With the Liberal leadership race in full swing and getting close to its climax, the money is flying.
© Submitted photo
The five Liberal leadership candidates — Dwight Ball, Cathy Bennett, Danny Dumeresque, Jim Bennett, and Paul Antle — pose with Labrador Liberal MP Yvonne Jones during Wednesday’s open forum in Happy Valley-Goose Bay.
Regulations of the campaign set out by the Liberal party have no rules of any kind when it comes to donations or spending limits, which means each of the five contenders can take as much as they can get, and spend as much as they want.
Candidates are buying TV, radio, and print advertising, along with automated “robocalls,” ads on social media and flyers sent out to households across the province.
Dwight Ball and Paul Antle both say they’ve spent about $100,000 on the campaign so far — probably a little bit more. Cathy Bennett told The Telegram she’s probably spent a little less than $100,000 — not counting the $20,000 entry fee that each candidate had to pay to get in the race.
All five candidates promised that when the race is over, they’ll disclose how much they spent in total.
But only Danny Dumaresque would commit to provide a list of the people who donated to his campaign after it was over.
The other four candidates said they accepted donations from people on the understanding that the names would not be made public, so they’d have to check with donors before disclosing anything.
All five candidates told The Telegram that it would have been better if there were some sort of rules governing spending and donations.
“As a former chairman of the standing committee on election financing, I do believe there’s an appropriate measure of spending that should take place in all election contests, similar to what we’ve decided to do in provincial elections,” Dumaresque said.
“I think we should look at it as a party. That being said, I accept the rules of this particular contest, and while I’m surprised at the level of spending that I can see, I don’t have any issue with it.”
Antle went a step further, saying he would change the law to bring in spending limits.
“When I become premier, I’ll change the rules to make sure that all leadership contests will be conducted under the Elections Act,” he said. “We should have some guidelines that are legislated and not just at the whim of the political party. It creates equity and balance and access to the process for all people that are interested in running.”
But it’s the issue of political donations where the five candidates have very different perspectives.
Cathy Bennett, for example, said she decided to come up with some rules for herself and her campaign, given that the party didn’t set up rules for all the candidates.
She said her campaign won’t accept any single donation larger than $10,000, and she doesn’t want to know who’s giving her the money.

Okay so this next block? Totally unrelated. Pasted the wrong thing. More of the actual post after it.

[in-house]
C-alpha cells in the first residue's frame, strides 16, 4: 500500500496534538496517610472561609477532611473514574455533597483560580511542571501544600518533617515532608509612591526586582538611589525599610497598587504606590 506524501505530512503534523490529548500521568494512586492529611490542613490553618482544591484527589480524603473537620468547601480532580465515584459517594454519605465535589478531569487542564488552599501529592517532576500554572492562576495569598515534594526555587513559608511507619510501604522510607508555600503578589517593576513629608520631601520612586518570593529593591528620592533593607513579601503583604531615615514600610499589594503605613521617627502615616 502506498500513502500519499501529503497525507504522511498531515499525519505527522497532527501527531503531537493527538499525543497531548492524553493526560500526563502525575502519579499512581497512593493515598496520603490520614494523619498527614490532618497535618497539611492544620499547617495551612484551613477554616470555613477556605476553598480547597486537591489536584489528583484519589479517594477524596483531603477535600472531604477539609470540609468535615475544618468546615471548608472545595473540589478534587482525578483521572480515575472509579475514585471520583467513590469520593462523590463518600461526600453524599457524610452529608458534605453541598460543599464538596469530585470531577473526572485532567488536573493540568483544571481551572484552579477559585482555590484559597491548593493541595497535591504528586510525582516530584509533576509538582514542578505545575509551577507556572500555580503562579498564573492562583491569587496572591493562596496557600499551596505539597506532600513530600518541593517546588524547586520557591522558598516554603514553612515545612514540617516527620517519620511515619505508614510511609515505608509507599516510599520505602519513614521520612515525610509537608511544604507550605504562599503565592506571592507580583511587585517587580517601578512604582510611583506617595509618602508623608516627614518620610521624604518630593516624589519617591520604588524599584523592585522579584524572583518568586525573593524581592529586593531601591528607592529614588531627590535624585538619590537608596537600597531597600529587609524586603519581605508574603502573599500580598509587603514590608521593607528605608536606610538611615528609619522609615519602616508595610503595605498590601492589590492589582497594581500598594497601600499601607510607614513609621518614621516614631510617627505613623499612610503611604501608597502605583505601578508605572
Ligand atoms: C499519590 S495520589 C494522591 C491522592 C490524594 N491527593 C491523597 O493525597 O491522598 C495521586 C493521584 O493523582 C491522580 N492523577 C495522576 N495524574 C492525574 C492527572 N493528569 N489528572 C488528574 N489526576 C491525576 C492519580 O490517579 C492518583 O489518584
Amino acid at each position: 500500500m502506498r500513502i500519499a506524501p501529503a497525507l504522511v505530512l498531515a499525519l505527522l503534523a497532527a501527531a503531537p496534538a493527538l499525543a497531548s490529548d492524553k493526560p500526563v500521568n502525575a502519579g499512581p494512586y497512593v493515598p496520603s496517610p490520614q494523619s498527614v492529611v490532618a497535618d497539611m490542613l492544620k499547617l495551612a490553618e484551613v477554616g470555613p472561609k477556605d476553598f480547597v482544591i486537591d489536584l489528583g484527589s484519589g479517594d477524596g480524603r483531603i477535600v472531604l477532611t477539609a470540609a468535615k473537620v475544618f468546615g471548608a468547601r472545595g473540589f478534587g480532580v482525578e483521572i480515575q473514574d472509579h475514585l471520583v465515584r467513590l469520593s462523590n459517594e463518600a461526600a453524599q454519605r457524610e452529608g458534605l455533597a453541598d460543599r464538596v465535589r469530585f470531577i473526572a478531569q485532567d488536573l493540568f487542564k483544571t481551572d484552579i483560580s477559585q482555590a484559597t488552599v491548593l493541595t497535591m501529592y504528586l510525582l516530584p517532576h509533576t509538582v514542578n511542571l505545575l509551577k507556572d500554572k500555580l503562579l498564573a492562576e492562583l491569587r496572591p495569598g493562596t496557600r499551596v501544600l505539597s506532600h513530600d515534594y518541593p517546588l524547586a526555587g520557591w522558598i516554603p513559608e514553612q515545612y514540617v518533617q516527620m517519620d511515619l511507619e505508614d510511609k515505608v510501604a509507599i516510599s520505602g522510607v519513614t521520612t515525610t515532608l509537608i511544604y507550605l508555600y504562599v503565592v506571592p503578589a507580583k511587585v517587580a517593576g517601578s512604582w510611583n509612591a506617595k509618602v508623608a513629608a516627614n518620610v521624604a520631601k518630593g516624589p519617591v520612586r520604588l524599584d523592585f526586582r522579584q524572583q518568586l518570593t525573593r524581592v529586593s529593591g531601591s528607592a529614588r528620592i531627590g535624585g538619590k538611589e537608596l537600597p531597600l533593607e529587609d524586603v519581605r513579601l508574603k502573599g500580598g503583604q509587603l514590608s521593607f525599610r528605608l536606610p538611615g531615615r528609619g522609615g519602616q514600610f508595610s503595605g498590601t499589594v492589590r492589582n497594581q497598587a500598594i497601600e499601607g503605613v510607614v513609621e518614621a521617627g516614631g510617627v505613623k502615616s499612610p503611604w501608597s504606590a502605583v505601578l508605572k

“As the candidate, one of the other policies is that I don’t want to be aware of the list. I don’t want to know who the donors are,” she said. “So, our chair of our fundraising and our CFO have that information. At the end of the campaign I’m given the total, but I’m not given the names, because I want to be removed from that.”
Bennett said because of this, she couldn’t even say if anybody had given anything close to the $10,000 maximum.
She would, however, reveal one big donor to her campaign: herself. Bennett said at the get-go, she put $50,000 into the campaign personally, and another $50,000 contribution from the companies she owns.
Jim Bennett, meanwhile, wouldn’t say who he’s getting donations from, or how much he’s getting. He said he thinks there should have been limits and rules put in place before the start of the campaign, but he won’t impose any special rules for himself.
“It’s voluntarily putting yourself at a competitive disadvantage, when the party really should have made those rules,” he said. “Cheques show up. What am I supposed to do, send them back and say ‘no thanks’ because I think I’m going to disclose it? The disclosure issue never came up until now. Nobody has even suggested that it was remotely possible.”
Ball had a third approach. He said he won’t give the names of the people who donated to him, but he will release the individual amounts of each donation.
He said he’s also spending a lot of his own money on the campaign, and the donations that are coming in are all so small that nobody would think any of them are enough money that he could be beholden to any private donor.
“I could see why people could think that, but I think when you see the amounts — I will disclose the individual amounts so you will see that there were no large amounts of money that would’ve been given by any big donors,” he said. “The sums of money that we’re talking about right now are not large sums of money.”